1. The success of the "tamarrod" campaign has exceeded expectations, but without wanting to rain on anyone's parade, we knew already that the left/secular democrats could be very effective on the streets. The question since February 2011 has been whether they can be effective at the ballot box and in shaping the country's political and constitutional settlement post-Mubarak. That question remains unanswered. Whatever happens over the next few days, its meaning will be very limited if the opposition can't make itself effective away from the streets and public squares. This is not a criticism, by the way. Merely an observation. One has to be mindful of the huge obstacles the revolutionaries face. But whatever the reasons, the problem is real.
3. The suggestion has been made more than once that the Brotherhood's opponents are essentially little more than sore electoral losers. This was always a slightly fatuous argument, given the concrete and substantive criticisms made of Morsi's conduct as President, and it is surely discredited now. Millions have not flooded onto the streets due to political sour grapes. If Morsi had governed effectively, or at least in good faith, and as the President of Egypt rather than in the narrow interests of the Brothers, then none of this would be happening. Juan Cole has a goodbreakdown here of the fundamentally anti-democratic way in which the MB has conducted itself. As Ahdaf Soueif points out, winning an election does not give you the right to do what you please for four years. It obliges you to honour a covenant with the electorate. For many Egyptians, that covenant has been broken, delegitimising the Morsi regime.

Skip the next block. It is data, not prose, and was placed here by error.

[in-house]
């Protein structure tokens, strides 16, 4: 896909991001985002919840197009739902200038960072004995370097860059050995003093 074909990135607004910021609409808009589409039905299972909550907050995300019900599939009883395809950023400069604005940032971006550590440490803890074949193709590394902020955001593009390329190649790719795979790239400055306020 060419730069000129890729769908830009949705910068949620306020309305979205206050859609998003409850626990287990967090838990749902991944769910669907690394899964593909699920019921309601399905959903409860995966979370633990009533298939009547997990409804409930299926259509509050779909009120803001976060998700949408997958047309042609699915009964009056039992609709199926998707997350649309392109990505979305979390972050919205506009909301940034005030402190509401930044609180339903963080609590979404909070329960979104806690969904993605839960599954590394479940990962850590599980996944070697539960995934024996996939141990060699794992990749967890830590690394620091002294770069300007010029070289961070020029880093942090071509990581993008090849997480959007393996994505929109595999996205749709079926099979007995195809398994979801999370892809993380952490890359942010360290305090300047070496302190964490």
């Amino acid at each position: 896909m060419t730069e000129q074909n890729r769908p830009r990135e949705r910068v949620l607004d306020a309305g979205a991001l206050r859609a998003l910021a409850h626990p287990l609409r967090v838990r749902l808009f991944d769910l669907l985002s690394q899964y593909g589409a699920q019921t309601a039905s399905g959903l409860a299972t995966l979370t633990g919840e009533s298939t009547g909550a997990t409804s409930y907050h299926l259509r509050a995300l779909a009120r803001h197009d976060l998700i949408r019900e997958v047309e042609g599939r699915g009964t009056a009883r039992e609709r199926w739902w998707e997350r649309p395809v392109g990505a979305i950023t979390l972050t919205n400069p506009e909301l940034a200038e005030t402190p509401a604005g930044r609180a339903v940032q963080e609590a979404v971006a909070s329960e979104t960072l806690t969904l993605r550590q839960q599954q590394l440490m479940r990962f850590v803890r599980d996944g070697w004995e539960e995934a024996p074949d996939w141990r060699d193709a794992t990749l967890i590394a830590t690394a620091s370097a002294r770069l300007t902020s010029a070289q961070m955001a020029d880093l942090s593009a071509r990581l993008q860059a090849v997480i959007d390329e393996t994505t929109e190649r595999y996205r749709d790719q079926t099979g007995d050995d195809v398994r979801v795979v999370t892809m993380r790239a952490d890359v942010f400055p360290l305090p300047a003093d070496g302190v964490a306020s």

4. Casual racists in the Western commentariat who told us that lifting the autocrat rock in the Arab world would reveal nothing but Islamist bugs underneath need to explain to us where all those people came from yesterday. It was clear to any informed observer, and is now undeniable, that Arab politics is diverse, contested space (which includes Muslims shocked and alienated by the behaviour of the Brotherhood). These societies are no more ideologically homogenous than any others around the world.
6. The multitudes on the streets are a big warning signal for the IMF and Egyptian policymakers of whatever stripe seeking to force the cost of decades of economic mismanagement onto the Egyptian population through structural adjustment and austere loan conditionality. Good luck getting the people to accept any of that, in the current climate.
Wednesday, July 3, 2013
More Observations on Egypt
I'll just highlight a few points made in this article: